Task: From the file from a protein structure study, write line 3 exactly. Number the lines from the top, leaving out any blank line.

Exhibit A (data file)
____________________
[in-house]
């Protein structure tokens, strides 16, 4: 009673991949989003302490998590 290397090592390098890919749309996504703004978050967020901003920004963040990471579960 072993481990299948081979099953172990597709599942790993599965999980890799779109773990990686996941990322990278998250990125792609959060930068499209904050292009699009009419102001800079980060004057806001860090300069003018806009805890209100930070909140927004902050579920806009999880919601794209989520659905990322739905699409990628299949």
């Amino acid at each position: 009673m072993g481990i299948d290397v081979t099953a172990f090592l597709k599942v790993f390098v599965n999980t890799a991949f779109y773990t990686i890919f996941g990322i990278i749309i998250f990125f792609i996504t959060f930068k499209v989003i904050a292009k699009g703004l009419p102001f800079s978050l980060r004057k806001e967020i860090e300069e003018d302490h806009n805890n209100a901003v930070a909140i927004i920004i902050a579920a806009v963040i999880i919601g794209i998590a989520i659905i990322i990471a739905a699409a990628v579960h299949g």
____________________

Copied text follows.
């Amino acid at each position: 009673m072993g481990i299948d290397v081979t099953a172990f090592l597709k599942v790993f390098v599965n999980t890799a991949f779109y773990t990686i890919f996941g990322i990278i749309i998250f990125f792609i996504t959060f930068k499209v989003i904050a292009k699009g703004l009419p102001f800079s978050l980060r004057k806001e967020i860090e300069e003018d302490h806009n805890n209100a901003v930070a909140i927004i920004i902050a579920a806009v963040i999880i919601g794209i998590a989520i659905i990322i990471a739905a699409a990628v579960h299949g």